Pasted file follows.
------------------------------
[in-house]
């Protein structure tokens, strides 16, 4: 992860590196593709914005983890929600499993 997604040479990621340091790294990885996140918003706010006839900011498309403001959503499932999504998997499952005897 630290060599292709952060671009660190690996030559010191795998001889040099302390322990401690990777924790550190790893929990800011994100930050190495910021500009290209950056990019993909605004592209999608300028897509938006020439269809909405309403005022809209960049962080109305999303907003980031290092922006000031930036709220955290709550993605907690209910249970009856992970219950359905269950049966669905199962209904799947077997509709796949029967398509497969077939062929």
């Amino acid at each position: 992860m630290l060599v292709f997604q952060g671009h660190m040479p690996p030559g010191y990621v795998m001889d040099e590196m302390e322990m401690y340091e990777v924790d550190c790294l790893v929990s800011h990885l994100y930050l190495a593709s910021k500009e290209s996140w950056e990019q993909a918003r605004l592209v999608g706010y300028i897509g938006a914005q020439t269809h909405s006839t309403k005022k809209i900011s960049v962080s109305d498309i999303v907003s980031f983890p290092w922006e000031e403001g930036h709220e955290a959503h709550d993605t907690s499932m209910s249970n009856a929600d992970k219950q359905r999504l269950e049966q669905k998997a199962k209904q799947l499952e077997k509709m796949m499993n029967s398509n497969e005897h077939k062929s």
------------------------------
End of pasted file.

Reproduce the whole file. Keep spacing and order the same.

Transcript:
[in-house]
């Protein structure tokens, strides 16, 4: 992860590196593709914005983890929600499993 997604040479990621340091790294990885996140918003706010006839900011498309403001959503499932999504998997499952005897 630290060599292709952060671009660190690996030559010191795998001889040099302390322990401690990777924790550190790893929990800011994100930050190495910021500009290209950056990019993909605004592209999608300028897509938006020439269809909405309403005022809209960049962080109305999303907003980031290092922006000031930036709220955290709550993605907690209910249970009856992970219950359905269950049966669905199962209904799947077997509709796949029967398509497969077939062929």
């Amino acid at each position: 992860m630290l060599v292709f997604q952060g671009h660190m040479p690996p030559g010191y990621v795998m001889d040099e590196m302390e322990m401690y340091e990777v924790d550190c790294l790893v929990s800011h990885l994100y930050l190495a593709s910021k500009e290209s996140w950056e990019q993909a918003r605004l592209v999608g706010y300028i897509g938006a914005q020439t269809h909405s006839t309403k005022k809209i900011s960049v962080s109305d498309i999303v907003s980031f983890p290092w922006e000031e403001g930036h709220e955290a959503h709550d993605t907690s499932m209910s249970n009856a929600d992970k219950q359905r999504l269950e049966q669905k998997a199962k209904q799947l499952e077997k509709m796949m499993n029967s398509n497969e005897h077939k062929s």